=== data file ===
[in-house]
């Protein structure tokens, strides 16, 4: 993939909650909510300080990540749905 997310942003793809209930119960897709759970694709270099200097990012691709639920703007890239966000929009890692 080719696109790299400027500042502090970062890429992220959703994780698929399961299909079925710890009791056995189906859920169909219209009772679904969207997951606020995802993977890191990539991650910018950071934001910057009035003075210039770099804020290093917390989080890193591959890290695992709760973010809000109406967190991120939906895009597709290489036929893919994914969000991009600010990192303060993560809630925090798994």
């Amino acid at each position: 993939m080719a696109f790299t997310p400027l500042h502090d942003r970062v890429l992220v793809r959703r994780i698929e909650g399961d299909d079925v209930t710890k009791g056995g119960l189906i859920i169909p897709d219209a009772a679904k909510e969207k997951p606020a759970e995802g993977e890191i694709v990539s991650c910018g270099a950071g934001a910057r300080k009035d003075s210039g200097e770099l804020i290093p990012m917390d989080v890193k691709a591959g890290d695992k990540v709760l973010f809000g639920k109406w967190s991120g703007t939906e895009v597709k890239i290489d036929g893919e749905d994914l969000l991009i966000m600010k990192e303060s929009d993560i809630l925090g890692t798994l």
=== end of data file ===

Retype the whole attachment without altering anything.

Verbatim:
[in-house]
């Protein structure tokens, strides 16, 4: 993939909650909510300080990540749905 997310942003793809209930119960897709759970694709270099200097990012691709639920703007890239966000929009890692 080719696109790299400027500042502090970062890429992220959703994780698929399961299909079925710890009791056995189906859920169909219209009772679904969207997951606020995802993977890191990539991650910018950071934001910057009035003075210039770099804020290093917390989080890193591959890290695992709760973010809000109406967190991120939906895009597709290489036929893919994914969000991009600010990192303060993560809630925090798994």
């Amino acid at each position: 993939m080719a696109f790299t997310p400027l500042h502090d942003r970062v890429l992220v793809r959703r994780i698929e909650g399961d299909d079925v209930t710890k009791g056995g119960l189906i859920i169909p897709d219209a009772a679904k909510e969207k997951p606020a759970e995802g993977e890191i694709v990539s991650c910018g270099a950071g934001a910057r300080k009035d003075s210039g200097e770099l804020i290093p990012m917390d989080v890193k691709a591959g890290d695992k990540v709760l973010f809000g639920k109406w967190s991120g703007t939906e895009v597709k890239i290489d036929g893919e749905d994914l969000l991009i966000m600010k990192e303060s929009d993560i809630l925090g890692t798994l």